A summary of a presentation held together with Danske Bank at Banking Horizon 2016 event on 18th of October 2016 in London. The presentation was about how online retailers can utilise partnerships and provide consumers with all the relevant services throughout the partner network.
The brutal fact is that roughly 70% of shopping carts are abandoned and the number is most likely going to increase as more consumers shift to online and mobile shopping. By 2018 the expected value of mobile commerce will exceed six hundred billion dollars but the difficulty is that there are numerous potential causes leading up to mobile conversion rates being even lower than with desktop shopping.
This may sound like a challenging situation, but can actually provide a great opportunity for differentiation and competitive advantage if approached the right way. Because, no matter the channel, at the end of the day the problem usually roots in the same cause: Your online store fails to meet the needs of the visitor. As highlighted in this previous blog, most purchase funnels are still built on someone’s best guesses of an optimal path. And, this doesn’t really match with the expectations of today's customers as 70% of them say they want more personalized shopping experiences.
To succeed in the future, businesses need to rethink their customer experience. And what better time than now because getting into customer’s head and finding ways to analyze their behavior enables enhancements. And, a rich and personalized live customer interaction and showcasing products in more engaging ways also contributes to a better customer experience and to higher conversion rates.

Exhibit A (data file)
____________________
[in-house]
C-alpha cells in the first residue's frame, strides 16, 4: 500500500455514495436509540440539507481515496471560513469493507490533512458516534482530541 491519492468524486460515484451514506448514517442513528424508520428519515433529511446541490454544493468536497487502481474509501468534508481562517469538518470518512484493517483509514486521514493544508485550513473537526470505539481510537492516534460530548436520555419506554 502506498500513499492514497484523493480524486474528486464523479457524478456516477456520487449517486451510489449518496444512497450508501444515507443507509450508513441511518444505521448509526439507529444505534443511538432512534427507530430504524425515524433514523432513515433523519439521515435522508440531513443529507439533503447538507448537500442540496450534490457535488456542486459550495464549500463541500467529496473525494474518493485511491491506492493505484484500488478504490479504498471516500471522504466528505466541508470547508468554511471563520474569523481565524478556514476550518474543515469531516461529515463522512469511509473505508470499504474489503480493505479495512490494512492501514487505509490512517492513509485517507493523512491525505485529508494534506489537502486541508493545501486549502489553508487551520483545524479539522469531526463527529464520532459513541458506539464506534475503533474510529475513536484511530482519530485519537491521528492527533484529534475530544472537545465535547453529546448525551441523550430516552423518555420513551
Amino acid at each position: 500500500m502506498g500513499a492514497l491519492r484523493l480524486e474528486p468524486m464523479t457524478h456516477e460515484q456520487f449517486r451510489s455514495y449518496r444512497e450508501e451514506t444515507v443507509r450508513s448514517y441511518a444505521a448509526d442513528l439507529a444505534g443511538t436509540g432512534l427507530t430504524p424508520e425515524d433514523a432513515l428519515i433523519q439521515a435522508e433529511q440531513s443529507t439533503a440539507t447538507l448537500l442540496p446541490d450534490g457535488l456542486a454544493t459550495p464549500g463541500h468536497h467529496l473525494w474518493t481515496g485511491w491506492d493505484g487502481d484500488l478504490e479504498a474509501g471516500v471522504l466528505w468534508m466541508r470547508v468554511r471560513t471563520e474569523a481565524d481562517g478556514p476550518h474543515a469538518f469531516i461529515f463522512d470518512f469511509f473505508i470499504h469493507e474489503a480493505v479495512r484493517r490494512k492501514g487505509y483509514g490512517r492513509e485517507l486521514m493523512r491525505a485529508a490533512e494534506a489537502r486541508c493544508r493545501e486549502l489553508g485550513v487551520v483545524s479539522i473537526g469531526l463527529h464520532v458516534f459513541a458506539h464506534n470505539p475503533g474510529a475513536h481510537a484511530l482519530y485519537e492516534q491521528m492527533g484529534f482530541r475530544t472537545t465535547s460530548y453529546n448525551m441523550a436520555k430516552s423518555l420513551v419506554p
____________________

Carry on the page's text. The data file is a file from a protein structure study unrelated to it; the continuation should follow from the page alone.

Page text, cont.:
What does personalization mean and why does it even matter?
Let me start with a real-life example. Couple of years ago a friend of mine decided to enter a triathlon race. That was not something I had ever dreamed of before, but since I have a relatively competitive nature, it didn’t take too long for me to jump aboard. If he could do it, so could I.
At this point, I was not concerned about the fact that to actually finish the race; I needed to improve my non-existing swimming skills significantly. Instead, I was determined to make sure that I have the best possible equipment for completing the task. The one thing I needed the most was a new bicycle.
I spent the next weeks searching for information and making comparisons online. All this only to end up going to a brick and mortar store to make the purchase. So, what exactly happened and what did the online store lack?